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Crossing Genres, Mixing It Up, Making It Dangerous!

How does an author cross genres and still keep his or her audience? Or have her audience risk traveling with her on a journey into a new genre?

Along with pen names, this topic has been discussed many many times in writers' groups. It can be a scary thing for an author to change genres, or add genres. But I think the realities of the marketplace are such that we have to be prepared for genre tastes to change. Or become over-saturated. I think it's healthy to have a couple of sources you can draw stories from and pick up new readers.

The Indie community allows us to explore all these options at our own will. We don't necessarily have to give up one genre to explore another one. And we don't necessarily have to just chase the rabbit of “best selling genres” which I see so many try to do. That's something that is guaranteed to make a writer go crazy in a heartbeat.

Speaking only from my personal experience, writing in more than one genre is healthy for my writing. Not everything can be quantified in terms of sales, although that's what we're doing as authors, writing books readers will buy. But adding “sparkly body parts” to the mix of stories in our fantasy worlds is a good thing. Like exercising a new muscle, it can be painful, but overall adds to our overall strength.

I think what makes us stronger writers is that we take chances, not stupid chances, but chances nonetheless, and we have confidence in the work. Tastes change. What is the rage one day may not be the next. There is the phenomenon that readers are always looking for new writers they can discover, like treasure hunting. Someone with a good backlist is at an advantage because of past reader loyalty, but at a disadvantage if we're not the new shiny penny anymore. The work has to be shiny, not the author.

The answer? Just continue writing what we like to write, what tickles our fancy, and what readers in the past have loved. It has been said that every author tells the same story, just with different characters. Whether they are a Dark Angel, a Golden Vampire or Navy SEAL hero, the heroes in my book all find their true calling and higher selves through finding true love.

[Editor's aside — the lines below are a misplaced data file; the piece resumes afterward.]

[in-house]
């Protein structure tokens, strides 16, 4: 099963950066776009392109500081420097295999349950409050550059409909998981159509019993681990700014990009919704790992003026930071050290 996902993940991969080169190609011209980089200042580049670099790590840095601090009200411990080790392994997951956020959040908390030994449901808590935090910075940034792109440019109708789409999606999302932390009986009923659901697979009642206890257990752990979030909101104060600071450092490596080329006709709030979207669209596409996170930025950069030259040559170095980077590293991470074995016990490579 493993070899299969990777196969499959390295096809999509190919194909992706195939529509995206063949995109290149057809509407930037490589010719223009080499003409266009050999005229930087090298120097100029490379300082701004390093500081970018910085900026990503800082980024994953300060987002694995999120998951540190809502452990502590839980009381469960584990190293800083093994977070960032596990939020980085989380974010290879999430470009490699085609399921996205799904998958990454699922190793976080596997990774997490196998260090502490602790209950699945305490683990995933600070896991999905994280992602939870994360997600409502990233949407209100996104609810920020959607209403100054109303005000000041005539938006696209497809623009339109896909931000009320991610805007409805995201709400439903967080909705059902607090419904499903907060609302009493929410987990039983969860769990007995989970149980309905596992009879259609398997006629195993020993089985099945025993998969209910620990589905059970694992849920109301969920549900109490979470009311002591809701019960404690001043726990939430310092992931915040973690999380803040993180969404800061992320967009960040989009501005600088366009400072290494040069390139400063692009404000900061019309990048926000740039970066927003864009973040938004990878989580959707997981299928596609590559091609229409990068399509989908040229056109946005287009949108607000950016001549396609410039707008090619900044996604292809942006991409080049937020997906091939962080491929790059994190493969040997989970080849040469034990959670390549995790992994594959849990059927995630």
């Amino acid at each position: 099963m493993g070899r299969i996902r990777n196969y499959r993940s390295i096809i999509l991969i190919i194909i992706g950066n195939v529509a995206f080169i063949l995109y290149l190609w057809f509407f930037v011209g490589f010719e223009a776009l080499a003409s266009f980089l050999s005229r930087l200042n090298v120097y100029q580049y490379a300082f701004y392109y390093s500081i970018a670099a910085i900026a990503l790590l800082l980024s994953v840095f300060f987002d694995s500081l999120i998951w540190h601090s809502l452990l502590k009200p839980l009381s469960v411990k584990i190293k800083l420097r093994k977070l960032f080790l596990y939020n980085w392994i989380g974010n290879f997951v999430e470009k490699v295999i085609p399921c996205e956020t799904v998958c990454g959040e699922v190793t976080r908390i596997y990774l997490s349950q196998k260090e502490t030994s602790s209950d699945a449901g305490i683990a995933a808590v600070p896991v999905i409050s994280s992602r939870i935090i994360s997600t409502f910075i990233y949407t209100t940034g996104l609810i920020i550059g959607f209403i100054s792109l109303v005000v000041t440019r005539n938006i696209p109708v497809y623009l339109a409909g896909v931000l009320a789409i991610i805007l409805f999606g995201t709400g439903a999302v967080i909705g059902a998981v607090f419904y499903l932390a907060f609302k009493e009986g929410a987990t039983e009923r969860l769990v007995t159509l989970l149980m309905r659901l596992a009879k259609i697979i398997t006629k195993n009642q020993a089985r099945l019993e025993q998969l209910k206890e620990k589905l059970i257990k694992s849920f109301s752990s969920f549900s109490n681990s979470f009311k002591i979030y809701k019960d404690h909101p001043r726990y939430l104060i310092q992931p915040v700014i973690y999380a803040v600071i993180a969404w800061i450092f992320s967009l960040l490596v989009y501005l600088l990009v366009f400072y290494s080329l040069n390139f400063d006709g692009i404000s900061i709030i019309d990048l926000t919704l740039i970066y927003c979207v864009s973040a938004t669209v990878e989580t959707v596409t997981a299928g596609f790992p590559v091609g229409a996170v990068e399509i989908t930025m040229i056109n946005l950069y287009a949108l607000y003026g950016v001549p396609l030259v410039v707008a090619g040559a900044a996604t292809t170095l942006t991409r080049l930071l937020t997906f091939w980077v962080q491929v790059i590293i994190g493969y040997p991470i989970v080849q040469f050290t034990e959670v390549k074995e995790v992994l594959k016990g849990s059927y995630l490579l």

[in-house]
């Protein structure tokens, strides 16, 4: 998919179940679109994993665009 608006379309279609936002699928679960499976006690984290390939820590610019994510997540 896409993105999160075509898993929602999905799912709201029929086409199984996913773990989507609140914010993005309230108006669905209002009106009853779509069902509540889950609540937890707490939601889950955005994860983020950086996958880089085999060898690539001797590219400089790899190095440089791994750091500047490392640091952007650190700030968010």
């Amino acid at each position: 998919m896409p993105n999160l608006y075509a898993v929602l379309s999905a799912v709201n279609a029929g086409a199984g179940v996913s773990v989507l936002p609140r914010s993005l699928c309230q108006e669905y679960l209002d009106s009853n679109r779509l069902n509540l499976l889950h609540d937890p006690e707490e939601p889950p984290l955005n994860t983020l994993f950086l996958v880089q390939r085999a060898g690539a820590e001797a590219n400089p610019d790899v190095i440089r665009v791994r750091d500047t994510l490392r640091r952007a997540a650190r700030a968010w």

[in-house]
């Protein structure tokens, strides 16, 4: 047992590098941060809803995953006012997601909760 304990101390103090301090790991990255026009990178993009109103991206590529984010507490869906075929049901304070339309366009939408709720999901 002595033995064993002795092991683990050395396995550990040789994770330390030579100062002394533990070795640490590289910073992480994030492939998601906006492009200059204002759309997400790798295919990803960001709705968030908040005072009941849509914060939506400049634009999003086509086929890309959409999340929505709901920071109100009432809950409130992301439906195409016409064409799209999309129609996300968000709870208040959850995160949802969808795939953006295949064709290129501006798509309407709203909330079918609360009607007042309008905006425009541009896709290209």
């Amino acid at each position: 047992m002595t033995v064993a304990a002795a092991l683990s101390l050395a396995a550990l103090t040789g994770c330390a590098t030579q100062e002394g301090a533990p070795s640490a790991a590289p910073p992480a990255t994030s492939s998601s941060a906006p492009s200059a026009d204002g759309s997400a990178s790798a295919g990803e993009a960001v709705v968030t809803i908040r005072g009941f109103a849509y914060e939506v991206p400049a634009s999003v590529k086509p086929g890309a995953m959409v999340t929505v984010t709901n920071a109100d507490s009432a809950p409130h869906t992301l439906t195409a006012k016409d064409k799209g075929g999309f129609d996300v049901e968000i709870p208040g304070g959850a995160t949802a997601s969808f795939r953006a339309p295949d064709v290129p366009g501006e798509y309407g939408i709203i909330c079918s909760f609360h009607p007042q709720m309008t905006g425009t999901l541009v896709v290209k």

So, here are a couple of rules I think apply when writing across genres.

1. Have confidence readers will enjoy creativity and introduction of new characters.
2. Your voice as a writer doesn't change.
3. In romance, it's still about the hero and heroine's journey to find each other.
4. Be patient with yourself and listen to the writing voice inside your heart. Let that intuition serve   you and feed the faith, not the fear.
5. Explain what you're doing and make sure past readers know you are not leaving one area permanently, that you'll be back.
6. Take the new excitement of learning new things to your new writing, even if it's an old genre.
7. Writers make it every day, break out, do the impossible and defy odds all the time.
8. Payoffs are not always in dollars. Write from your heart, not just for the market.
9. Embrace change and know we learn from our mistakes.
10. Keep everyone guessing! (What the heck is she doing now?)

What about you?

Click Here to Leave a Comment Below 6 comments
Judy - January 23, 2017

I love writing my contemporary novellas and my Regency novels. Each gives me a fresh perspective on the other.

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julie beasley - January 23, 2017

I think it's a marvellous idea for writes to try new or different genres. Sometimes if there's a story there it's got to be written. I'm sure as much as we love an authors popular series , if we like you we'll try your writing something else. We do move on as readers we like to try a different new author or genre. I've done it myself several times. I've gone from reading historical s to contemporary back to Viking, cowboys and paranormals. I like a good HEA and a hero I can fall in love with. However he may be

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sandiegrise - January 24, 2017

I've always encouraged this sort of thing, I think that it increases your capacity as a author to include something new and fresh in your writing. I love lots of different genres, from sparkly vampires, to Jane Austen fan fiction, to military, billionaire, cowboys and law enforcement. I skip back and forth for whatever mood I happen to be in, I want a hero I can be proud of, fall head over heels in love with regardless of the genre. My favorite authors write more than one type of hero and more than one type of genre, so for me it's a win/win.

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    Sharon Hamilton - January 26, 2017

    Yup. I'm the same way. Glad to have your reader loyalty, Sandie! Fun for an author to stretch and try sonething new. Always makes her next book better, methinks!

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